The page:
Last month, when I came back after having my hair cut and colored, Georgie, our grandson, looked at me quizzically and said, "Gigi, did you have your hair painted again?"
I was telling this to Amanda, the young woman washing my hair at the salon the other day. She's adorable, talkative and massages a scalp well enough to believe it grows brain cells!
She told me about her 88 year old grandmother, Mary, who helped bring her up. Grandma Mary was a caterer and still works as a cook for her elderly former clients. She came to America from Ireland at the age of 17 with $17.00. Now, she's a millionaire.
Amanda spent a lot of time with Grandma Mary when she was little, and speaks about their relationship with great love and respect. I asked her about the most important thing that her grandmother taught her and without hesitation, she said it was about how to get rich. Grandma Mary worked very hard but became rich because she knew how to save what she earned.
"She only bought what she needed," Amanda said. "And she taught me that if you can't buy 2 of what you want, you shouldn't buy it at all."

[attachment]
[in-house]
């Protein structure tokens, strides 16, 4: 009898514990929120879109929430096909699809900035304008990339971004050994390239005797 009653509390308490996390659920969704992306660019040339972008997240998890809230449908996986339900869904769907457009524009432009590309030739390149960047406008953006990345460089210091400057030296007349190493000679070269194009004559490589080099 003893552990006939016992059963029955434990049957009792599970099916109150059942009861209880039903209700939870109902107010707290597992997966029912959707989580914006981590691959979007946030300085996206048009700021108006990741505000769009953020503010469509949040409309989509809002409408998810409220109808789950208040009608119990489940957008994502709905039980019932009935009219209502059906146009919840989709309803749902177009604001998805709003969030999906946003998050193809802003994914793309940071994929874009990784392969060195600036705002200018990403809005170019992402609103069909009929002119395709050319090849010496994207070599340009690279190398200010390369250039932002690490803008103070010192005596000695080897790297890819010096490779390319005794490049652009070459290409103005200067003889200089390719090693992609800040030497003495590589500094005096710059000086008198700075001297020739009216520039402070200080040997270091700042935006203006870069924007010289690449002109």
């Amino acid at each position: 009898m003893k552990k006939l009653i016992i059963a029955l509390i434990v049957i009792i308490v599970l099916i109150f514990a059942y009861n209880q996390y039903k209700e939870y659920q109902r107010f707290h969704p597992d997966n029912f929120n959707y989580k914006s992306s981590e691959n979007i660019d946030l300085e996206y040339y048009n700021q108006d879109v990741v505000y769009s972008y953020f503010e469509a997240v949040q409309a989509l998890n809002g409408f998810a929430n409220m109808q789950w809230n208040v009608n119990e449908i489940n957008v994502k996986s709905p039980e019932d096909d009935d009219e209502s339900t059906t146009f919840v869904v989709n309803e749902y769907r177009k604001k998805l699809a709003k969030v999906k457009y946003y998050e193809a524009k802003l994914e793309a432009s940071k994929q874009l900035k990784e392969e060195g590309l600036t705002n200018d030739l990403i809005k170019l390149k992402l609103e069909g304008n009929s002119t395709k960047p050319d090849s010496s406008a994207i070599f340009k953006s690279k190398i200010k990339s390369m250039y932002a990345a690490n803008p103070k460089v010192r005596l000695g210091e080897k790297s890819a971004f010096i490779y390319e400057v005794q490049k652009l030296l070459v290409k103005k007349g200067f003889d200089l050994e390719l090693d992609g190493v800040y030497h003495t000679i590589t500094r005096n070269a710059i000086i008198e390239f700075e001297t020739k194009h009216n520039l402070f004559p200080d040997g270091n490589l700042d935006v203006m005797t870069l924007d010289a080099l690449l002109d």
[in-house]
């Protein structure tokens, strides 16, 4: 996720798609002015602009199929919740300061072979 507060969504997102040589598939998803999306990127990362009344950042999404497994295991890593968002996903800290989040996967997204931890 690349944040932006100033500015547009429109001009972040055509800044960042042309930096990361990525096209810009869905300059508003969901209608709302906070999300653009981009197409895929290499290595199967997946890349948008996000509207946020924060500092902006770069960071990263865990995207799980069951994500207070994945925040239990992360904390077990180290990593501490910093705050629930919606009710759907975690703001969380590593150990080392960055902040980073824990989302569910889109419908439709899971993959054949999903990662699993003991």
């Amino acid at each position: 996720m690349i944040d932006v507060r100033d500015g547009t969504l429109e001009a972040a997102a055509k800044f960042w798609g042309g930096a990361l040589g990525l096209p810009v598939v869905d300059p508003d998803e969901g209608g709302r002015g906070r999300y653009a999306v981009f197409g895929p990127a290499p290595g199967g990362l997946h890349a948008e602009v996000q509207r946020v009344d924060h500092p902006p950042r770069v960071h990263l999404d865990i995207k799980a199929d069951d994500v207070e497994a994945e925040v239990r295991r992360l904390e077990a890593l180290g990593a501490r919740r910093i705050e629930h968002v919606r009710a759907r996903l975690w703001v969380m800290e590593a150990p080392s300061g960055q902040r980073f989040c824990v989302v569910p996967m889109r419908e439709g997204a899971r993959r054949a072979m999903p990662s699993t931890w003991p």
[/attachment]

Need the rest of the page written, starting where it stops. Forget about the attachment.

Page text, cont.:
Hmmm... that seemed like such a simple, concrete formula.
I asked Amanda if she follows that advice and she said that she does all the time. A couple of years ago she got a credit card in order to establish credit, but still faithfully follows her grandmother's rule when using her card.
"Have you saved money?" I asked her, not expecting her to answer directly.
"Oh yes," she replied. "Enough for the downpayment on a tiny house. But not two. At least not yet!" Somehow, as she massaged my head with her strong fingers, i could feel Grandma Mary's Rule washing through my capillaries. Maybe she was right.
I wondered about the spending habits of our own grandkids and how they're managing . For the most part, they've had thrifty role models. But some of the grandkids had to take on college debt and others will face those challenges in the future. Could any of them actually be able to follow Grandma Mary's Rule and not buy something unless they had the money for 2?
All the research says that parents (and apparently grandparents!) can have a direct impact on their children's future spending habits. Maybe Dan and I should talk to our grandchildren more about money. We were sensible but never had a formula... other than "don't spend what you don't have," which is just Economics 101.
Meantime, Georgie recently got a new pretend hair dryer and is on his way to fixing hair. I try to stay away from him when he has a comb and a paintbrush!
Do you have financial advice that you've passed on to your grandchildren? And if so, did they follow it? We'd love to hear about anything that might help the millennial grandkids have brighter futures!